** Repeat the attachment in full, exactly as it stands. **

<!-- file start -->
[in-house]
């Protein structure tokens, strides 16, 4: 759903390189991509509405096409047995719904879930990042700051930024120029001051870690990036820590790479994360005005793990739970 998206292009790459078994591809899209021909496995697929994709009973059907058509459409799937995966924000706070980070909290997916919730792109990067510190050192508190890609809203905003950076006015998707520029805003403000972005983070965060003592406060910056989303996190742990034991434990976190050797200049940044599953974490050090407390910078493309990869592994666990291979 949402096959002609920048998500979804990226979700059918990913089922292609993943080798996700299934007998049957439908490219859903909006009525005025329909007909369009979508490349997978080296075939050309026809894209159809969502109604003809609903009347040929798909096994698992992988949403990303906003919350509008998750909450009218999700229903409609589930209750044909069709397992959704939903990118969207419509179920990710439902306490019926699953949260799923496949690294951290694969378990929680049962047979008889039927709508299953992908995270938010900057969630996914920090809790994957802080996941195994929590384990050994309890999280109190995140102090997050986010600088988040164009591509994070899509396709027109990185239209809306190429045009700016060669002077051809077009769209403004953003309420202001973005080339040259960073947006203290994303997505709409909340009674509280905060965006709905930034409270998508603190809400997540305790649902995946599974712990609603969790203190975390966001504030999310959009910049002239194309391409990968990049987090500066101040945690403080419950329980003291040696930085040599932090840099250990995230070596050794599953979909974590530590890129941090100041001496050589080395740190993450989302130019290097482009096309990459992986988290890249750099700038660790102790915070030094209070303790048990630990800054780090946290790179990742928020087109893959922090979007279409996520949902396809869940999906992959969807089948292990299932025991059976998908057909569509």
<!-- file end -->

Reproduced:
[in-house]
């Protein structure tokens, strides 16, 4: 759903390189991509509405096409047995719904879930990042700051930024120029001051870690990036820590790479994360005005793990739970 998206292009790459078994591809899209021909496995697929994709009973059907058509459409799937995966924000706070980070909290997916919730792109990067510190050192508190890609809203905003950076006015998707520029805003403000972005983070965060003592406060910056989303996190742990034991434990976190050797200049940044599953974490050090407390910078493309990869592994666990291979 949402096959002609920048998500979804990226979700059918990913089922292609993943080798996700299934007998049957439908490219859903909006009525005025329909007909369009979508490349997978080296075939050309026809894209159809969502109604003809609903009347040929798909096994698992992988949403990303906003919350509008998750909450009218999700229903409609589930209750044909069709397992959704939903990118969207419509179920990710439902306490019926699953949260799923496949690294951290694969378990929680049962047979008889039927709508299953992908995270938010900057969630996914920090809790994957802080996941195994929590384990050994309890999280109190995140102090997050986010600088988040164009591509994070899509396709027109990185239209809306190429045009700016060669002077051809077009769209403004953003309420202001973005080339040259960073947006203290994303997505709409909340009674509280905060965006709905930034409270998508603190809400997540305790649902995946599974712990609603969790203190975390966001504030999310959009910049002239194309391409990968990049987090500066101040945690403080419950329980003291040696930085040599932090840099250990995230070596050794599953979909974590530590890129941090100041001496050589080395740190993450989302130019290097482009096309990459992986988290890249750099700038660790102790915070030094209070303790048990630990800054780090946290790179990742928020087109893959922090979007279409996520949902396809869940999906992959969807089948292990299932025991059976998908057909569509």